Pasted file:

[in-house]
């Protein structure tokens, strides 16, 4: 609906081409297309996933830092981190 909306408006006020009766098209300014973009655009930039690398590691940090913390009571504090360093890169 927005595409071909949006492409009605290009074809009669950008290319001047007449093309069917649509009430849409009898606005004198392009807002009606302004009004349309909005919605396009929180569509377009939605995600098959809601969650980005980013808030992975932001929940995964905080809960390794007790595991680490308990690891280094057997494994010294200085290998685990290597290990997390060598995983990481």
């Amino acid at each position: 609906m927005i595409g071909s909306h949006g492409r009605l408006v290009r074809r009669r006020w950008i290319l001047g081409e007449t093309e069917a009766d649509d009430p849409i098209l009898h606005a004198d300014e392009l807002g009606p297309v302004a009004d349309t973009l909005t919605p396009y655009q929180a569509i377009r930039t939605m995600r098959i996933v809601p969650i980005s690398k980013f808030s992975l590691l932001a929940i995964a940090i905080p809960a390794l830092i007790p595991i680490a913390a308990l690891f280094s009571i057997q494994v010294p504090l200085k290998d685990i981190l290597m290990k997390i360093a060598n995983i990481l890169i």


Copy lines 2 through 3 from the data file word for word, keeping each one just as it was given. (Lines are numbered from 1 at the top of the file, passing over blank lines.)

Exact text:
């Protein structure tokens, strides 16, 4: 609906081409297309996933830092981190 909306408006006020009766098209300014973009655009930039690398590691940090913390009571504090360093890169 927005595409071909949006492409009605290009074809009669950008290319001047007449093309069917649509009430849409009898606005004198392009807002009606302004009004349309909005919605396009929180569509377009939605995600098959809601969650980005980013808030992975932001929940995964905080809960390794007790595991680490308990690891280094057997494994010294200085290998685990290597290990997390060598995983990481």
């Amino acid at each position: 609906m927005i595409g071909s909306h949006g492409r009605l408006v290009r074809r009669r006020w950008i290319l001047g081409e007449t093309e069917a009766d649509d009430p849409i098209l009898h606005a004198d300014e392009l807002g009606p297309v302004a009004d349309t973009l909005t919605p396009y655009q929180a569509i377009r930039t939605m995600r098959i996933v809601p969650i980005s690398k980013f808030s992975l590691l932001a929940i995964a940090i905080p809960a390794l830092i007790p595991i680490a913390a308990l690891f280094s009571i057997q494994v010294p504090l200085k290998d685990i981190l290597m290990k997390i360093a060598n995983i990481l890169i």